On Monday, I had the opportunity to visit the Muslim Community Center Academy, a new Islamic elementary school in the Chicago suburb of Skokie, my old home town. The MCC recently opened in the same building that once housed the Solomon Schechter Day School, the Jewish religious school I attended from second through eighth grade–the place where I first felt a personal connection to Zionism, Israel, and the Hebrew language.
Solomon Schechter closed its doors for two reasons. One is that Chicago’s Jews have slowly migrated outwards, leaving the city and inner suburbs for distant, more affluent areas further north. Some children who once would have attended Solomon Schechter in Skokie now commute to what used to be its sister school in Northbrook.
The second reason is that non-Orthodox Jews–i.e. the majority of the American Jewish population–have long since stopped investing in Jewish education. They will donate to other philanthropic causes, but have far less interest in studying Talmud or practicing Jewish rituals. Holly Rosenberg, Schechter’s principal, once noted with some frustration that Jewish donors were eagerly contributing millions of dollars to the Illinois Holocaust Museum nearby, but were doing little to ensure the continuity of the present-day local Jewish community.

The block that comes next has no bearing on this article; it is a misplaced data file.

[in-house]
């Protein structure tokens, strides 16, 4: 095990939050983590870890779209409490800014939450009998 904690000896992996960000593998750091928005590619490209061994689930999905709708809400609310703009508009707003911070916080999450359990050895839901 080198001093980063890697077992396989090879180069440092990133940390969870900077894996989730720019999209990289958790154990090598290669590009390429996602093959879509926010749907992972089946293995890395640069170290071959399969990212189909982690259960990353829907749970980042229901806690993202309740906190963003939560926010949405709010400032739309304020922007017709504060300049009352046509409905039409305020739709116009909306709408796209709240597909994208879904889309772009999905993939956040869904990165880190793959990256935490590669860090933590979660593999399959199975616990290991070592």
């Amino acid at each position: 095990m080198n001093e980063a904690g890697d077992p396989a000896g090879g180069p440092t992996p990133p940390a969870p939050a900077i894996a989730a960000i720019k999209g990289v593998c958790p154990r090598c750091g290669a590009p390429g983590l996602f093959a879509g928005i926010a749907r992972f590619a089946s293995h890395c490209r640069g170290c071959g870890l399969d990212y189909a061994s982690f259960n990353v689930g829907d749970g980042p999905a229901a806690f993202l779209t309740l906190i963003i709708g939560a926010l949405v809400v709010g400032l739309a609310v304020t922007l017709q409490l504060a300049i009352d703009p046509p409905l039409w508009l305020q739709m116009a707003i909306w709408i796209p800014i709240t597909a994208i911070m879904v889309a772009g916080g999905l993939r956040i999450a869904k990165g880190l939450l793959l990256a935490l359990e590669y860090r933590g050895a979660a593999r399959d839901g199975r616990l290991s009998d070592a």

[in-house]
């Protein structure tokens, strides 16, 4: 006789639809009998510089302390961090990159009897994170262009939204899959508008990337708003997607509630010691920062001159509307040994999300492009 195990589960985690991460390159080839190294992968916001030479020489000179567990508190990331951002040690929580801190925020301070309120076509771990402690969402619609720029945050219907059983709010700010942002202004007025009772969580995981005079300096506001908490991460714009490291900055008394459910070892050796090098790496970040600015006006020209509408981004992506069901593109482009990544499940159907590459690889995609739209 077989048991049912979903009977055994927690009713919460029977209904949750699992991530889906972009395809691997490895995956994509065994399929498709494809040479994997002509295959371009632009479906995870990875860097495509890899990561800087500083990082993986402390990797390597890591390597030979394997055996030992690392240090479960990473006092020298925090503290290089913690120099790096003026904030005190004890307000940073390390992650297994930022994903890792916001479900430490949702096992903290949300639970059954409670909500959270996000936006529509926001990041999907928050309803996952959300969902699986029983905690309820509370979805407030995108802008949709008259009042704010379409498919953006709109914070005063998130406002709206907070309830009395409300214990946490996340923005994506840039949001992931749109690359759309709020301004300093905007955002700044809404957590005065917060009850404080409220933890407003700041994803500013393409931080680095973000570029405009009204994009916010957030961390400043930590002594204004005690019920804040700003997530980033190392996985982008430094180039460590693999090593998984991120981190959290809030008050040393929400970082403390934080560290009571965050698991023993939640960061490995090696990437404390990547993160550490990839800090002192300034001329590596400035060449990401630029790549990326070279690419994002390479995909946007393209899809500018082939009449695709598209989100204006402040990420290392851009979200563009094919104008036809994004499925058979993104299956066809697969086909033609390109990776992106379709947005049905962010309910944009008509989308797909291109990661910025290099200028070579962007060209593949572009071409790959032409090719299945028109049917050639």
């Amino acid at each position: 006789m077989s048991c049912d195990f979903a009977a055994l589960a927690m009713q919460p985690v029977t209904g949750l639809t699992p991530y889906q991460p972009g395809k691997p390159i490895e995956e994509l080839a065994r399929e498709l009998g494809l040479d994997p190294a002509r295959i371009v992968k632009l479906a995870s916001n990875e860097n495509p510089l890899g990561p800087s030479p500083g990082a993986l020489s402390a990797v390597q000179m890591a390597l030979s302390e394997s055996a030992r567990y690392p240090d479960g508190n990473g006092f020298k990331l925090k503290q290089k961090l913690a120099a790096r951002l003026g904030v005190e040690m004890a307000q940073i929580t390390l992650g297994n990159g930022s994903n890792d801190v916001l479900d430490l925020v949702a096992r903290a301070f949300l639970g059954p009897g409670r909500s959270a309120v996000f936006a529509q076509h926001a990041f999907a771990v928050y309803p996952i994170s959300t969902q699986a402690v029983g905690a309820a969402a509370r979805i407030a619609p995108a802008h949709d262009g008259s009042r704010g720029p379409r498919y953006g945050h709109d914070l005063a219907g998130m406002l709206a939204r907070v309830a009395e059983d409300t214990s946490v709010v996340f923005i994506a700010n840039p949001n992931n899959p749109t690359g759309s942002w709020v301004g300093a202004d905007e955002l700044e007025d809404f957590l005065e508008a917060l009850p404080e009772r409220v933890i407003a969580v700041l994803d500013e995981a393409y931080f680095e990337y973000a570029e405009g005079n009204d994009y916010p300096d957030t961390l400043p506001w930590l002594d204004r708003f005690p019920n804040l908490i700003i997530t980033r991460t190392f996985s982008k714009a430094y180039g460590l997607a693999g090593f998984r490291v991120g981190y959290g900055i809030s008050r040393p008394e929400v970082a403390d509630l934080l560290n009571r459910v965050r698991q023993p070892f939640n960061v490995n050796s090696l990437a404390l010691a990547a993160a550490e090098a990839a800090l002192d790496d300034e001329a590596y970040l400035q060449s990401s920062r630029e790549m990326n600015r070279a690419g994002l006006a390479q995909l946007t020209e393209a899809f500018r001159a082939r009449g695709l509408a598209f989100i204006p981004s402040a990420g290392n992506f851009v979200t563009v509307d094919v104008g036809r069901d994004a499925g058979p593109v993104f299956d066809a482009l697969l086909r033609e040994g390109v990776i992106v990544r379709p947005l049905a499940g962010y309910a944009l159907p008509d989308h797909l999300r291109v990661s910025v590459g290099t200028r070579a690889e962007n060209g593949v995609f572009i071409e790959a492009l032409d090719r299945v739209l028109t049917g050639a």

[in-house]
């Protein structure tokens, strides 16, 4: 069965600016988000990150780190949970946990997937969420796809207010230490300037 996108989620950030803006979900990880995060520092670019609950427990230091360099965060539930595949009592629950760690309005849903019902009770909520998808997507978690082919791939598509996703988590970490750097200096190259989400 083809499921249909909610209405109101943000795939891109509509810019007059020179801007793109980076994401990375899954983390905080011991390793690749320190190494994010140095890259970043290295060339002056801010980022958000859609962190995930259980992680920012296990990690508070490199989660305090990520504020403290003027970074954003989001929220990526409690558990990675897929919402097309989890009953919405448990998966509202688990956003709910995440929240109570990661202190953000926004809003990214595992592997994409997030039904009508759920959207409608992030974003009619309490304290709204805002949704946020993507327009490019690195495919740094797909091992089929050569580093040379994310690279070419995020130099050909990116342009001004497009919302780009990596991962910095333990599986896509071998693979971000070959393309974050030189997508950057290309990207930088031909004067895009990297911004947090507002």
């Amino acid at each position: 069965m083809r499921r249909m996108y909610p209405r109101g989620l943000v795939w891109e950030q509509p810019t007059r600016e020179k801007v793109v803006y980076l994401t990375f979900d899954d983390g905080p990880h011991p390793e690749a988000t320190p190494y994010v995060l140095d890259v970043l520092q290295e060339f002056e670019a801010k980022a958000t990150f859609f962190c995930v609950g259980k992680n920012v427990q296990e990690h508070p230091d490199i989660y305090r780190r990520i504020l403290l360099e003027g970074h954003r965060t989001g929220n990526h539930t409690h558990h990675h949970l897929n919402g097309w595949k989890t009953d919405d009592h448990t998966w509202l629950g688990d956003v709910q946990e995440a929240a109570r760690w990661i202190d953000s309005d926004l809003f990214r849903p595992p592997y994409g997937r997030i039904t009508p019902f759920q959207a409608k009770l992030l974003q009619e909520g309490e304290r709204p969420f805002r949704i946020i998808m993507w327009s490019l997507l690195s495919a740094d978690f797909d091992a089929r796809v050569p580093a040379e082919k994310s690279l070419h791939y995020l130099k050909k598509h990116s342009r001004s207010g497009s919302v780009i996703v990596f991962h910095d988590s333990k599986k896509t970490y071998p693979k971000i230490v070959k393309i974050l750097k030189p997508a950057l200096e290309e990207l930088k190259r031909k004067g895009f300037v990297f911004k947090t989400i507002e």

Recently, a group of former Solomon Schechter teachers and parents visited the MCC, the Chicago Tribune reported, to wish the new occupants well. The Jewish visitors wished to show solidarity with the Muslim school, in advance of any xenophobia it might face as bad news filters in from the Middle East.
It seemed a congenial visit, though there was something missing from the Tribune story: namely, any specific mention of Israel.
So I undertook my own visit, walking the hallways where Israeli flags once flew alongside the Stars and Stripes, looking into the classroom where we had built clay models of the Holy Land and memorized the dates of Israel’s wars, hearing the echoes of Hebrew songs and the Zionist anthem, Hatikvah, in the gymnasium.
I wondered whether the happy Muslim children praying in the library might one day be taught to resent the Jewish state.
I had seen that kind of anti-Israel indoctrination in other Muslim communities–not universally by any means, but among enough people to encourage widespread hatred for Israel and resentment of Jews.
In 2009, for example, when anti-Israel activists shouted down former Israeli Prime Minister Ehud Olmert at the University of Chicago, Palestinian kids taunted pro-Israel demonstrators by waving dollar bills and ranting about Hitler.
In Cape Town, I lived in the Muslim community for several years, boarding with a kind Muslim family and then renting a picturesque house in the historic “Malay Quarter,” waking before dawn to the call of the muezzin. I made many friends there, most of whom I am still in contact with today.
Yet I was well aware of the violently anti-Israel rhetoric being preached in some mosques and repeated, often as antisemitism, in the streets.